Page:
SF-based industrial designer Rick Lee was born in Korea, grew up in the US, has worked in Chicago and Italy, and now designs for restaurants, celebrities, the opera, television sets, and largescale furniture purveyors like American Leather. But with life experiences culled from far and wide, we're charmed and intrigued that Lee says that his primary design influence is his fashion-designer wife, Colleen Quen.
Lee's designs often feel liquid and Quen's dresses very sculptural, so you can surmise that the influence is mututal. But Lee has yet another source of inspiration to explain his design m.o.: California cuisine, famous for its "mix of seemingly incongruent ingredients carefully combined to create something new and unique."
This starts to make sense when you take in the breadth of Lee's work. He's extremely versatile, practicing in a wide variety of applications from theatrical (set design) to practical (furniture for EQ3). His work is also very wide-ranging in style; although everything is contemporary and most of his designs show signs of Lee's Italian days, there's no consistent line look.
Instead, Lee says that he enjoys each design challenge as a one-off, his ideas taking flight from its specific design requirements. You can see this range in the images pictured; on the one hand there are scene-stealers like the curved Menlo Park sofa system (second from top) and the Colleen flower chair (third from top), and on the other, more optimized, practical designs like the 45 Degree Seating System, pictured above, for American Leather.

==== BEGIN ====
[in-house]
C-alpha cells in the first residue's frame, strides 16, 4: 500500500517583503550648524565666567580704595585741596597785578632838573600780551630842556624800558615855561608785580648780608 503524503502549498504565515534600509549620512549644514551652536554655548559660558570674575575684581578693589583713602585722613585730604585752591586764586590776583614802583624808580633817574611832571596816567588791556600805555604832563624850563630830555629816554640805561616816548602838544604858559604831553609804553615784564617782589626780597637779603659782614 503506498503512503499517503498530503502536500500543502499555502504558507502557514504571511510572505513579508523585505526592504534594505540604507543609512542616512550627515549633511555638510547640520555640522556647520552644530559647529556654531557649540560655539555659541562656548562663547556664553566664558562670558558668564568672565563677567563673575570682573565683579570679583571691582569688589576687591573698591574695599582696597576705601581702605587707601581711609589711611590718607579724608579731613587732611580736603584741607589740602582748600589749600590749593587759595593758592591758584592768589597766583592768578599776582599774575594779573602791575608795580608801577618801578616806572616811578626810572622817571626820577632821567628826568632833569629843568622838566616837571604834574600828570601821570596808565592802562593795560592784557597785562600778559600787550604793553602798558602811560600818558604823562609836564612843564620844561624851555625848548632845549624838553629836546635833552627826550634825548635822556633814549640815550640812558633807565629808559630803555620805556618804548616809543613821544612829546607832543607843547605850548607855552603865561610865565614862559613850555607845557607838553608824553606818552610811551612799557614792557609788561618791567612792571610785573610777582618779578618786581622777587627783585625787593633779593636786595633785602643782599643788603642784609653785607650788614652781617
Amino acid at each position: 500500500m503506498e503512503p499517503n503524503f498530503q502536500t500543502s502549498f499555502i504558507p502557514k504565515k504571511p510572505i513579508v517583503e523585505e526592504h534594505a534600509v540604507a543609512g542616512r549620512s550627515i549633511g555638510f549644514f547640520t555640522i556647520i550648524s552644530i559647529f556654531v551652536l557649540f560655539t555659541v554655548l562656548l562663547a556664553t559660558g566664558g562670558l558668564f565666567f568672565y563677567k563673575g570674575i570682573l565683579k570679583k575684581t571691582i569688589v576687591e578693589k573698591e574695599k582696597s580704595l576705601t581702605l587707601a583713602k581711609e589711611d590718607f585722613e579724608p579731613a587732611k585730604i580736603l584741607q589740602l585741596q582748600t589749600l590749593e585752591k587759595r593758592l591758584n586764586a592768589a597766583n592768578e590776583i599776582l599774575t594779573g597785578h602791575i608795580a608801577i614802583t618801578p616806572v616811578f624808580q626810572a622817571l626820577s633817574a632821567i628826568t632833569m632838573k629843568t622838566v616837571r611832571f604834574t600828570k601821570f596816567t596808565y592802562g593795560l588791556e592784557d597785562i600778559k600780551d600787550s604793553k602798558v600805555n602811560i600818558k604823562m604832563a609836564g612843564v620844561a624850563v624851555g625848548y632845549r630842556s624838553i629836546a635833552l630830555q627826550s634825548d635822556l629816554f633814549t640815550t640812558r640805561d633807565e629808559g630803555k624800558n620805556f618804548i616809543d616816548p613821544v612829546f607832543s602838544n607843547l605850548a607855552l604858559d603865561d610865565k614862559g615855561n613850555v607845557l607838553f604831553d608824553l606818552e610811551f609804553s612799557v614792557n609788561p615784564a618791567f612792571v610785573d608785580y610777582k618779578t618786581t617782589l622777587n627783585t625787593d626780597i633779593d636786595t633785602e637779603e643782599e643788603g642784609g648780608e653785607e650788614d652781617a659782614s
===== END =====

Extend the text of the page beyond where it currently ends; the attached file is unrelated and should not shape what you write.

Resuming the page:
One of Lee's best pieces is the Infinity Office office pictured at the head of this entry. Far from your typical boxy office-in-a-cupboard-affair, it has a sinuous and vaguely art deco look when closed, and opens up into a full-scale work station.
You can find Lee's work at EQ3 (for example the Bobo chair, above), American Leather, and Statements.